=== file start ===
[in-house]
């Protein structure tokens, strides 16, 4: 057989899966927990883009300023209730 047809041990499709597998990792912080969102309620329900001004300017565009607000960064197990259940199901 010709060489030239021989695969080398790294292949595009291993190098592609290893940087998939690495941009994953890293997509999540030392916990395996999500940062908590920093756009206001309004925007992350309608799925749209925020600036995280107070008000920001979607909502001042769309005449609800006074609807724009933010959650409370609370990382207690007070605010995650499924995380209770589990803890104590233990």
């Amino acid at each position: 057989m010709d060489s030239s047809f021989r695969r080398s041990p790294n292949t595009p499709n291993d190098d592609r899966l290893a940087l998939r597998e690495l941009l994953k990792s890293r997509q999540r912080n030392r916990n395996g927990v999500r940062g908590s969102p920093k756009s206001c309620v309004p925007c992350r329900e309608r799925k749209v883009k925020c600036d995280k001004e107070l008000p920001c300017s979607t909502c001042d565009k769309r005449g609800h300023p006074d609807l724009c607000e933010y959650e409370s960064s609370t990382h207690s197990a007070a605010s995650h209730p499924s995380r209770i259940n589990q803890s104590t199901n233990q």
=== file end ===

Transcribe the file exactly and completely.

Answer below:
[in-house]
């Protein structure tokens, strides 16, 4: 057989899966927990883009300023209730 047809041990499709597998990792912080969102309620329900001004300017565009607000960064197990259940199901 010709060489030239021989695969080398790294292949595009291993190098592609290893940087998939690495941009994953890293997509999540030392916990395996999500940062908590920093756009206001309004925007992350309608799925749209925020600036995280107070008000920001979607909502001042769309005449609800006074609807724009933010959650409370609370990382207690007070605010995650499924995380209770589990803890104590233990």
């Amino acid at each position: 057989m010709d060489s030239s047809f021989r695969r080398s041990p790294n292949t595009p499709n291993d190098d592609r899966l290893a940087l998939r597998e690495l941009l994953k990792s890293r997509q999540r912080n030392r916990n395996g927990v999500r940062g908590s969102p920093k756009s206001c309620v309004p925007c992350r329900e309608r799925k749209v883009k925020c600036d995280k001004e107070l008000p920001c300017s979607t909502c001042d565009k769309r005449g609800h300023p006074d609807l724009c607000e933010y959650e409370s960064s609370t990382h207690s197990a007070a605010s995650h209730p499924s995380r209770i259940n589990q803890s104590t199901n233990q």